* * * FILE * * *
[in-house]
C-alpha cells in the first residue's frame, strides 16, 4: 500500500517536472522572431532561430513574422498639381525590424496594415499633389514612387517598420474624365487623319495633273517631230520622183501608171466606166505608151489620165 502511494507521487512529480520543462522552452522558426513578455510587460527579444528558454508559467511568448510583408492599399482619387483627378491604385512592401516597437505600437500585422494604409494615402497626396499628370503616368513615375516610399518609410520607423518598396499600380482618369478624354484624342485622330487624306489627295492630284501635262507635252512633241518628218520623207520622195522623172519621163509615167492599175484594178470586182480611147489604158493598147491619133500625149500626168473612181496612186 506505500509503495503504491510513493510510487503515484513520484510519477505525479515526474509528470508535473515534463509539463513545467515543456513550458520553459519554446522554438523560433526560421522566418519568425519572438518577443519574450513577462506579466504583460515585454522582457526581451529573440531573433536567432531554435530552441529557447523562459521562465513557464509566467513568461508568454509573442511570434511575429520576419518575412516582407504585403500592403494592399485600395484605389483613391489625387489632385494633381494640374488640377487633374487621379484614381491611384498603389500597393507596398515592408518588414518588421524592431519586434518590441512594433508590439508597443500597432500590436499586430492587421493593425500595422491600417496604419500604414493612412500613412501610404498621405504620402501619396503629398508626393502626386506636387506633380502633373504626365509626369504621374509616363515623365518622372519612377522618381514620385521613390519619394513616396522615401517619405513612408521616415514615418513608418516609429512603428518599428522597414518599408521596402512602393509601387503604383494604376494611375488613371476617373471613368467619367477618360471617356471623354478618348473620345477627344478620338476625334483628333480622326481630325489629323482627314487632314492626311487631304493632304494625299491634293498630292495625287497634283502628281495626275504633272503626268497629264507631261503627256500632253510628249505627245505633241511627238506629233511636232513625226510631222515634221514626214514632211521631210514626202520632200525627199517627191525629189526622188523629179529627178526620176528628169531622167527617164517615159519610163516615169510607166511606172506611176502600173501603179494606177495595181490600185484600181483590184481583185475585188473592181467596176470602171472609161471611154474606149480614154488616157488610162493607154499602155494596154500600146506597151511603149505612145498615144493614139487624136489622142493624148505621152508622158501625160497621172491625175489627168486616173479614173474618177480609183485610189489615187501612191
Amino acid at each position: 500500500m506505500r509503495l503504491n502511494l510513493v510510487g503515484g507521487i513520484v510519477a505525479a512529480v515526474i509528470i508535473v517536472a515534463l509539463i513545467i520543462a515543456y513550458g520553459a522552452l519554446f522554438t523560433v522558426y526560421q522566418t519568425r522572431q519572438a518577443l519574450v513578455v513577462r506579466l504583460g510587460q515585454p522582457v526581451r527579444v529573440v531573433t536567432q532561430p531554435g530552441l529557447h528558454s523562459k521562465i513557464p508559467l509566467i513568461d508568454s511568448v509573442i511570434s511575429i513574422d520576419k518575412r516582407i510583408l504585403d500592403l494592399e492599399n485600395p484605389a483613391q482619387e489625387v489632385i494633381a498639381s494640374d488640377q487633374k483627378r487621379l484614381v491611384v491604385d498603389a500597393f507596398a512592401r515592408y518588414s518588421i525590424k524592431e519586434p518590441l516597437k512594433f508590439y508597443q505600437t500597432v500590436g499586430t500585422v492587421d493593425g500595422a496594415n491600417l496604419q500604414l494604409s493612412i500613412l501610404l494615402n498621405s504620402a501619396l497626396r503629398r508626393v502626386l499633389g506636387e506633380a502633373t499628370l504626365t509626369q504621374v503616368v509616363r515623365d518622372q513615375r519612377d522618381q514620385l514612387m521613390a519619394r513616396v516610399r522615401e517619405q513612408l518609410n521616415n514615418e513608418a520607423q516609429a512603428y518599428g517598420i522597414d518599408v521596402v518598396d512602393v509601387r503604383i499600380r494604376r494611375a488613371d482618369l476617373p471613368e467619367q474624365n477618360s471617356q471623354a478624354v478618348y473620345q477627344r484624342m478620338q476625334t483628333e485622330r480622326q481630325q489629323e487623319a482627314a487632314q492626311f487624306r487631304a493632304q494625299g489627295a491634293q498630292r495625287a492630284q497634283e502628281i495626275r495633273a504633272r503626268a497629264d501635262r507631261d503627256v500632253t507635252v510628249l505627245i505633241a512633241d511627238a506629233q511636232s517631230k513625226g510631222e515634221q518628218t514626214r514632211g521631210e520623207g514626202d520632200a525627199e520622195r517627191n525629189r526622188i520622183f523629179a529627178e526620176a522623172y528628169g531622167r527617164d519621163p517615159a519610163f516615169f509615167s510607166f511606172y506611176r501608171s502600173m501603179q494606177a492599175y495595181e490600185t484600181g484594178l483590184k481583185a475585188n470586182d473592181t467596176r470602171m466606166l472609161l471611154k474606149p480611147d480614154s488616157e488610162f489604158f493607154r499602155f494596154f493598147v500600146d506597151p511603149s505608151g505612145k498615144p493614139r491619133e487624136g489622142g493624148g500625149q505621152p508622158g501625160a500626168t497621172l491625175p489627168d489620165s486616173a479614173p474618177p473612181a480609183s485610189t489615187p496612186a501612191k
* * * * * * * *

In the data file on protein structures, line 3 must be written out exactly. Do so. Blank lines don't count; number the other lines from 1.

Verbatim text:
Amino acid at each position: 500500500m506505500r509503495l503504491n502511494l510513493v510510487g503515484g507521487i513520484v510519477a505525479a512529480v515526474i509528470i508535473v517536472a515534463l509539463i513545467i520543462a515543456y513550458g520553459a522552452l519554446f522554438t523560433v522558426y526560421q522566418t519568425r522572431q519572438a518577443l519574450v513578455v513577462r506579466l504583460g510587460q515585454p522582457v526581451r527579444v529573440v531573433t536567432q532561430p531554435g530552441l529557447h528558454s523562459k521562465i513557464p508559467l509566467i513568461d508568454s511568448v509573442i511570434s511575429i513574422d520576419k518575412r516582407i510583408l504585403d500592403l494592399e492599399n485600395p484605389a483613391q482619387e489625387v489632385i494633381a498639381s494640374d488640377q487633374k483627378r487621379l484614381v491611384v491604385d498603389a500597393f507596398a512592401r515592408y518588414s518588421i525590424k524592431e519586434p518590441l516597437k512594433f508590439y508597443q505600437t500597432v500590436g499586430t500585422v492587421d493593425g500595422a496594415n491600417l496604419q500604414l494604409s493612412i500613412l501610404l494615402n498621405s504620402a501619396l497626396r503629398r508626393v502626386l499633389g506636387e506633380a502633373t499628370l504626365t509626369q504621374v503616368v509616363r515623365d518622372q513615375r519612377d522618381q514620385l514612387m521613390a519619394r513616396v516610399r522615401e517619405q513612408l518609410n521616415n514615418e513608418a520607423q516609429a512603428y518599428g517598420i522597414d518599408v521596402v518598396d512602393v509601387r503604383i499600380r494604376r494611375a488613371d482618369l476617373p471613368e467619367q474624365n477618360s471617356q471623354a478624354v478618348y473620345q477627344r484624342m478620338q476625334t483628333e485622330r480622326q481630325q489629323e487623319a482627314a487632314q492626311f487624306r487631304a493632304q494625299g489627295a491634293q498630292r495625287a492630284q497634283e502628281i495626275r495633273a504633272r503626268a497629264d501635262r507631261d503627256v500632253t507635252v510628249l505627245i505633241a512633241d511627238a506629233q511636232s517631230k513625226g510631222e515634221q518628218t514626214r514632211g521631210e520623207g514626202d520632200a525627199e520622195r517627191n525629189r526622188i520622183f523629179a529627178e526620176a522623172y528628169g531622167r527617164d519621163p517615159a519610163f516615169f509615167s510607166f511606172y506611176r501608171s502600173m501603179q494606177a492599175y495595181e490600185t484600181g484594178l483590184k481583185a475585188n470586182d473592181t467596176r470602171m466606166l472609161l471611154k474606149p480611147d480614154s488616157e488610162f489604158f493607154r499602155f494596154f493598147v500600146d506597151p511603149s505608151g505612145k498615144p493614139r491619133e487624136g489622142g493624148g500625149q505621152p508622158g501625160a500626168t497621172l491625175p489627168d489620165s486616173a479614173p474618177p473612181a480609183s485610189t489615187p496612186a501612191k